A flashlight, electric torch or simply torch is a hand-held portable electric spotlight. It is known as a flashlight mainly in the United States and Canada and as a torch or electric torch in most Commonwealth countries.
In 1896, Joshua Lionel Cowen invented a decorative lighting fixture for potted plants which consisted of a metal tube housing a light bulb and a dry cell battery. It failed commercially, and so Cowen sold his company and patents to Conrad Hubert that same year and turned his attention to building and selling model trains. Hubert renamed Cowen's company the American Electrical Novelty & Manufacturing Company and, recognizing the true potential of Cowen's invention, hired David Misell to produce a tubular flashlight for portable use. They donated some models to the New York City police, who responded favorably to it. These early flashlights ran on zinc-carbon batteries, which were poor at providing sustained currents; they would run down after a while and needed to rest before being useable again. Since these early flashlights also used energy-inefficient carbon filament bulbs, this happened rather quickly, and consequently they could only be used in brief flashes (hence their name).
A typical flashlight consists of a small incandescent lightbulb with associated parabolic reflector, powered by electric batteries, and with an electric power switch. The components are mounted in a housing that contains the necessary electric circuit and provides ease of handling, a means of access to the batteries for replacement, and a clear covering over the lightbulb for its protection.
Although a relatively simple device, its invention did not occur until the late 19th century because it depended upon the earlier invention of the electric battery and incandescent light bulb.
Recently, flashlights which use light-emitting diodes (LEDs) instead of conventional lightbulbs have become available. LEDs have existed for decades, mainly as low-power indicator lights. In 1999, Lumileds Corporation of San Jose, CA, introduced the Luxeon LED, a high-power white-light emitter. For the first time this made possible LED flashlights with power and running time better than some incandescent lights. The first Luxeon LED flashlight was the Arc LS in 2001.
LEDs can be significantly more efficient at lower power levels, hence use less battery energy than normal lightbulbs. Such flashlights have longer battery lifetimes, in some cases hundreds of hours, although the LED efficiency advantage diminishes at higher power levels. LEDs also survive sharp blows that often break conventional lightbulbs.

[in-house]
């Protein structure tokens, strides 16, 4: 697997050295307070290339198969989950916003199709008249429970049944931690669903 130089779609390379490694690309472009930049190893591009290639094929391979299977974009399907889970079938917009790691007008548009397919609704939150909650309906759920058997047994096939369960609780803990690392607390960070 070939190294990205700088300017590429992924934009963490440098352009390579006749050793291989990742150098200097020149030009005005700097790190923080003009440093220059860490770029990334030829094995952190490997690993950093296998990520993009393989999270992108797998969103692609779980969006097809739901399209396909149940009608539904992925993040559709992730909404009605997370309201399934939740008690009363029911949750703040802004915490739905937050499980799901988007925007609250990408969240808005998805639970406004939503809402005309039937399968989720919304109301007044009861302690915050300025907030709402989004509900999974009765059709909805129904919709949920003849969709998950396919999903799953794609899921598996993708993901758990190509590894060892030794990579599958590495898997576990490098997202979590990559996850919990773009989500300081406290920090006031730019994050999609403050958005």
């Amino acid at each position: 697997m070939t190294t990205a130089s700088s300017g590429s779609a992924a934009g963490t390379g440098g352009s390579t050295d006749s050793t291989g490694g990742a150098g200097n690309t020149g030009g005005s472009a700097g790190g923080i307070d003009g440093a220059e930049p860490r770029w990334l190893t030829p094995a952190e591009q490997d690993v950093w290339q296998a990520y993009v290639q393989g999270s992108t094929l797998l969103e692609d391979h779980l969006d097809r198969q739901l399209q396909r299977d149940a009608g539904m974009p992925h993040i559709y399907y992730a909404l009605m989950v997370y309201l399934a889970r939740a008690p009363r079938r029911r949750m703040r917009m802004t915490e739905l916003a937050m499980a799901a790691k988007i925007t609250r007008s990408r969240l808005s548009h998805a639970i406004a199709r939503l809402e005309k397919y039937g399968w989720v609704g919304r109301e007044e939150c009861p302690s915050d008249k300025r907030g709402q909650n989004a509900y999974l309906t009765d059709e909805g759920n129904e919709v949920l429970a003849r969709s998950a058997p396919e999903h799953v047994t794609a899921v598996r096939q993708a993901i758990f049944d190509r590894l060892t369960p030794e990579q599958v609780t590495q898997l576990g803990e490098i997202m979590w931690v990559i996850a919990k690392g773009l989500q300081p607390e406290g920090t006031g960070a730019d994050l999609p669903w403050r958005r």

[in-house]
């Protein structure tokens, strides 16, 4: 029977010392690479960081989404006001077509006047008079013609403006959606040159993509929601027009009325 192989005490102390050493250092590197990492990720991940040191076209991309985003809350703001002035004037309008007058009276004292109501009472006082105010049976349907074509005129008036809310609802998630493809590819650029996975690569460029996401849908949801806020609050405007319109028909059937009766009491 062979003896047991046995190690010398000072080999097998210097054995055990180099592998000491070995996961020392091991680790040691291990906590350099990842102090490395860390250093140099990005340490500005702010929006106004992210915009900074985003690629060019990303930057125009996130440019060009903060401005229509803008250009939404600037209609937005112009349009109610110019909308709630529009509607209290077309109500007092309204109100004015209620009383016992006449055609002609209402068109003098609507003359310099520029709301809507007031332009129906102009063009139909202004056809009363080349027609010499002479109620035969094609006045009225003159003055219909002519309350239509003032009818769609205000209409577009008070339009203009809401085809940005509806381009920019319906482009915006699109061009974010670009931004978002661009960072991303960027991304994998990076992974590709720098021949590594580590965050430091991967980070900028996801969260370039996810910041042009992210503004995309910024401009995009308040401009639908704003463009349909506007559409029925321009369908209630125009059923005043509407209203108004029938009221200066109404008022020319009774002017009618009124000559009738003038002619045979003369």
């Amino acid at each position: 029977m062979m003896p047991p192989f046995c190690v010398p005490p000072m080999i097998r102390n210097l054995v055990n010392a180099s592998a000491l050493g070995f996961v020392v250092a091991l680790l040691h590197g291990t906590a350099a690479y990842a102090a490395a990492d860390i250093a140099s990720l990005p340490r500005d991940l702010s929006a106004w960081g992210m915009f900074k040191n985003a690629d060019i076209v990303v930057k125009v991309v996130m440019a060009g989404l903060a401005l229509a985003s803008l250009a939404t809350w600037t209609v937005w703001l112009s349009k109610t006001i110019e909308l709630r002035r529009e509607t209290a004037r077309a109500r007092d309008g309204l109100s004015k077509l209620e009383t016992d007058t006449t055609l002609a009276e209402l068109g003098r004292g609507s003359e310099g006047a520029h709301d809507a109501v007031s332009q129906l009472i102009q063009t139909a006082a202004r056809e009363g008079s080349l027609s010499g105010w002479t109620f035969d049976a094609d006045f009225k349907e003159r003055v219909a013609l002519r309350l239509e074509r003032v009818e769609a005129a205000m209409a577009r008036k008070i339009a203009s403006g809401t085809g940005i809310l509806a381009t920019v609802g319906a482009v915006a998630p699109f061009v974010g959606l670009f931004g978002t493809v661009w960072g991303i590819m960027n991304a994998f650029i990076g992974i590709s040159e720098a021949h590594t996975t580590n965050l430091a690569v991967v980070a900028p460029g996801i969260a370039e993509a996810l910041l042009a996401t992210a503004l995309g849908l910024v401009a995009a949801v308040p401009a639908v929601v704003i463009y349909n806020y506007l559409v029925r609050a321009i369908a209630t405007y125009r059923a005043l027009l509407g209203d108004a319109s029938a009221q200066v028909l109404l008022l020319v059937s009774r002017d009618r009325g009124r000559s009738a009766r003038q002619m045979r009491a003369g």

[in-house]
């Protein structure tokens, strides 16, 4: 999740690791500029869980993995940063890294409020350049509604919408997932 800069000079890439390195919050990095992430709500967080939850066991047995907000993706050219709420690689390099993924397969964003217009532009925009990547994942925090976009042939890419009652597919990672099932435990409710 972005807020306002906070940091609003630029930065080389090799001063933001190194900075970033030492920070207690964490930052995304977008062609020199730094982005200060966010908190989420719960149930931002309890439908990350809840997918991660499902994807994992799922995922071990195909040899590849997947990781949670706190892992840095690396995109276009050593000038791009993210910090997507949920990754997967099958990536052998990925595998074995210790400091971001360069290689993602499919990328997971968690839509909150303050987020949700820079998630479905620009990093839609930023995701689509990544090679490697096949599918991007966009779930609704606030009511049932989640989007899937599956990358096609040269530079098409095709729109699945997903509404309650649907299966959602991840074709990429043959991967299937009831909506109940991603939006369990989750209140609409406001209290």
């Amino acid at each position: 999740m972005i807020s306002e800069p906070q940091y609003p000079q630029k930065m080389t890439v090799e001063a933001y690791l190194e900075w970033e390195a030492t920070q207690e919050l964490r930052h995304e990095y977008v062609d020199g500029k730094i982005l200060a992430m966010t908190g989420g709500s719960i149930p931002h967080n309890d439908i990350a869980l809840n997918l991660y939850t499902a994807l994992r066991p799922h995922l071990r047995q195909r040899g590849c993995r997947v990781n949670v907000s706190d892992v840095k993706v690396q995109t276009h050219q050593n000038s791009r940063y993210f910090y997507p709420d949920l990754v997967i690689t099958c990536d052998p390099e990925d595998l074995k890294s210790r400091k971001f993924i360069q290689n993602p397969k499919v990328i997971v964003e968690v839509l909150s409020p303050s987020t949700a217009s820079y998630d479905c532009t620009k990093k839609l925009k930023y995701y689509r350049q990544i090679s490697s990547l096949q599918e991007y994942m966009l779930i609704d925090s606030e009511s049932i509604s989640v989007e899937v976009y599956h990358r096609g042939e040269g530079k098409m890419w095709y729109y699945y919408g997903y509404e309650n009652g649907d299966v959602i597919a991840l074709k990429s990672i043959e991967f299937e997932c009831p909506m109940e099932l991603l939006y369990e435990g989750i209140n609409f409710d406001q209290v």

LED flashlights are often electronically regulated to maintain constant light output as the batteries fade. By contrast a non-regulated flashlight becomes progressively dimmer, sometimes spending much of the total running time below 50 percent brightness level.
A common misconception about LED-based flashlights is that they generate no heat. While lower-power LED flashlights generate little heat, more powerful LED lights do generate significant amounts of heat – although not as radiant energy – as the semiconductor junction inherently dissipates heat. For this reason higher-powered LED flashlights usually have aluminum bodies and can become quite warm during use. The use of aluminum is largely due to its thermal properties, acting as a heatsink for the high-power LED. Very few high-output LED flashlights use a plastic body due to plastic being a thermal insulator rather than a conductor.
Other flashlight designs
A headlamp is a flashlight worn on the head for hands-free operation. Powerful headlamps mounted on helmets have been used in mining for decades, but general-purpose ones with fabric straps are now also available.
Most flashlights are cylindrical in design, with the lamp assembly attached to one end. However, early designs came in a variety of shapes. Many resembled lanterns of the day, consisting largely of a box with a handle and the lamp attached to the front. Some others were made to have a similar appearance to candles. It is possible that future developments of battery and LED technology will bring interesting new designs. For instance, one very small light consists of a few LEDs with a switch, designed to be an endcap for a 9-volt battery.
High-quality flashlights go for as much as several hundreds of dollars. Such flashlights are very advanced, using special batteries, have adjustable brightness levels, dive-depth waterproof ratings, interchangeable optics, and are very bright.
Other power sources
Since batteries can be a burdensome cost in developed countries, let alone in the third world, the development of self-powered flashlights is a welcome advance. Some use solar panels to recharge their batteries during the day.
- Main article: Mechanically powered flashlight
Some flashlights have an electrical generator built into them. Dynamo-powered flashlights have a winding crank connected to a stepper motor that feeds several diode bridges with their outputs connected in parallel feeding a field effect transistor that charges a capacitor that connects to one or more LEDs. Others generate electricity using electromagnetic induction. They use a strong permanent magnet that can freely slide up and down a tube, passing through a coil of wire as it does. Shaking the flashlight will charge a capacitor or a rechargeable battery that supplies a current to a light source, typically a light-emitting diode or, more rarely, an incandescent light bulb.
- Steve Hathcock. "Give Me a Light". Island Breeze. http://spislandbreeze.com/ideas_more.php?id=532_0_12_0_M. Retrieved 2007-02-05.
- Brooke Schumm. "Nonrechargeable Batteries". The Electrochemistry Encyclopedia. http://electrochem.cwru.edu/ed/encycl/art-b02-batt-nonr.htm. Retrieved 2007-02-05.